Everything You Need To Know About 529 Account Investments
Not sure about using the assets in your CollegeAdvantage 529 account? We can help. Parents just like you have had questions about Ohio's 529 Plan just like yours. Find all your answers about everything from account options to changing your beneficiary.
How can I make contributions to my account?
Electronic Bank Transfer from your checking or savings account
Automatic Investment Plan (AIP) with scheduled recurring contributions
Payroll deduction through participating employers
Check (made payable to the Ohio Tuition Trust Authority)
Rollover from another 529 plan
Rollover from a Coverdell Education Savings Account or a qualified Series EE or Series I U.S. Savings Bond
Exchange from a different CollegeAdvantage Plan
Transfer of cash from an UGMA/UTMA account (Consult with a tax advisor regarding tax consequences)
Ugift® - a way to invite family and friends to give the gift of education
Upromise® - grow your savings even more by linking your CollegeAdvantage Direct Plan to your Upromise account and automatically transferring your Upromise earnings into your CollegeAdvantage Direct Plan (available for the Direct Plan only)
Do I retain control of the account?
Yes. As the Account Owner, you choose your investment options, and you decide when and where the money will be used.
Can I make an investment change in my account?
Yes. You can change the direction of your future contributions at any time. For existing investments, federal 529 law permits you to exchange the assets in your CollegeAdvantage account to a different mix of investment options twice per calendar year.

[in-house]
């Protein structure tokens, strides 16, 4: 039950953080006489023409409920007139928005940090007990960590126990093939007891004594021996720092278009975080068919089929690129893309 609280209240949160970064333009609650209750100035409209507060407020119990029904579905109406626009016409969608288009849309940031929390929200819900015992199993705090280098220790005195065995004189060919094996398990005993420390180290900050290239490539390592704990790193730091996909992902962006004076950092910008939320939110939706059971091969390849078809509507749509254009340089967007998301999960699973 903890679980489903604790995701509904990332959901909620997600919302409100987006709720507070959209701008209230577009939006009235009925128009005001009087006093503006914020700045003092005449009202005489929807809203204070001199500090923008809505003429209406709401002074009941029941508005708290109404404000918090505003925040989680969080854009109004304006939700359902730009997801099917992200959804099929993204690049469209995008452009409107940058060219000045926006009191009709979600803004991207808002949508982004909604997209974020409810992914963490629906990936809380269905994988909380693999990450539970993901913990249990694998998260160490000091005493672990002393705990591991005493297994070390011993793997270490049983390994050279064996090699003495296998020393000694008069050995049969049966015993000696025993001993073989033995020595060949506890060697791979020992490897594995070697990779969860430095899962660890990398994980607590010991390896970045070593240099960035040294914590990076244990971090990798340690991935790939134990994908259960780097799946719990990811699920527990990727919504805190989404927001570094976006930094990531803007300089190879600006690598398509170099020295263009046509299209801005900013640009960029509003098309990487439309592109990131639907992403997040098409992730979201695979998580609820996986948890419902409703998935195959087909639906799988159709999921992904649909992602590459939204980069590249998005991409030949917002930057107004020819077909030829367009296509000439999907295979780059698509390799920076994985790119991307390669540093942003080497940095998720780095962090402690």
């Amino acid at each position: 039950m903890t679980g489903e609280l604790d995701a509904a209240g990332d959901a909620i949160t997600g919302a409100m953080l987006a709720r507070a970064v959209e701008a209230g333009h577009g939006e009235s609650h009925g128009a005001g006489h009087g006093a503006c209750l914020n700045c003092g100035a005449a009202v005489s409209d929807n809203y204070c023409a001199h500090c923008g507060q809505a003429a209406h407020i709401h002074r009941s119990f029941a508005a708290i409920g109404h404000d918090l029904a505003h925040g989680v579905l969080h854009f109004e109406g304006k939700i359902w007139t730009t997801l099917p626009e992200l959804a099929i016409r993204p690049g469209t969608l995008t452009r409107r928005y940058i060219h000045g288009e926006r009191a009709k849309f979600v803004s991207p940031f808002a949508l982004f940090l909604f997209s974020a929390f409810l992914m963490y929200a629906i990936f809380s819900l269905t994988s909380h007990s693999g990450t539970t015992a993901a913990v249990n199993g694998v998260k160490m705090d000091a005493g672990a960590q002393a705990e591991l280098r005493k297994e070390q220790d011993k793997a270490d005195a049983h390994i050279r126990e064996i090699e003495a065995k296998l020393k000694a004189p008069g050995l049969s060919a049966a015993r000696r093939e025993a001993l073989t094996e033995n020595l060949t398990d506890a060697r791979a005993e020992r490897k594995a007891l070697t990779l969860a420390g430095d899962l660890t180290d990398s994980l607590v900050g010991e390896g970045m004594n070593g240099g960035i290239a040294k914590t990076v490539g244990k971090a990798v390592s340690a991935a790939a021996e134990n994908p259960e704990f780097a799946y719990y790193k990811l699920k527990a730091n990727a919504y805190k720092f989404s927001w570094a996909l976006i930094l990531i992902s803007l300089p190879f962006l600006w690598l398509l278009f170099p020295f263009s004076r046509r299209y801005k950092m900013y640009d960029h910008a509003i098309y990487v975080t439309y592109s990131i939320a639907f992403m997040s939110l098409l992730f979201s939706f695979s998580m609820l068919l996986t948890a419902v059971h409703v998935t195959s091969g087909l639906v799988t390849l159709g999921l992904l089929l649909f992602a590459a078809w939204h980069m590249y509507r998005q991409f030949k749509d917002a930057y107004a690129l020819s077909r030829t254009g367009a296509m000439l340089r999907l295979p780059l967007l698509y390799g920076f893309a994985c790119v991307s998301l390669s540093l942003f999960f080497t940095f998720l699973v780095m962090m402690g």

How can I use the money in my account?
The money in your CollegeAdvantage account can be used for any purpose. However, to qualify for federal tax-free withdrawals on earnings and avoid penalties, the money must be used for qualified higher education expenses for the beneficiary at an eligible educational institution. 1, 2
Can I change the beneficiary of my account?
Yes. You can transfer your account to a "member of the family" 3 of the beneficiary without incurring federal income tax or penalties.
To change a beneficiary, complete the Beneficiary Change Form.
What counts as a qualified higher education expense?
Eligible expenses include tuition, mandatory fees, computer equipment and related technology and services, books, supplies, and equipment required for enrollment or attendance; room and board costs during any academic period the beneficiary is enrolled at least half-time; and certain expenses for a special-needs student.
Account owners can also choose to use 529 assets to pay K-12 tuition up to $10,000 per student, per year, for enrollment at public, private, or religious elementary or secondary school. If there are multiple accounts for a student, the combined 529 distributions to pay for their K-12 tuition is limited to $10,000 per year. Consult your qualified tax advisor for specific information.
The Further Consolidated Appropriations Act 2020 includes provisions that 1) allow 529 withdrawals to pay for certain expenses associated with apprenticeship programs registered and certified by the Secretary of Labor under the National Apprenticeship Act, and 2) to pay principal and interest on certain qualified education loans for the beneficiary of your account or any of the beneficiary’s siblings.The loan repayment provisions apply to repayments up to $10,000 per individual. This $10,000 is a lifetime amount, not an annual limit. Withdrawals for student loan repayment and/or apprenticeships can only be made to the Account Owner or the Beneficiary.
What if I receive a refund from my child’s school?
If you receive a refund of funds originally withdrawn from your 529 account, you may re-contribute the funds (up to the amount of the refund) within 60 days after the date of the refund without penalty. The re-contribution must be made by check, not electronically.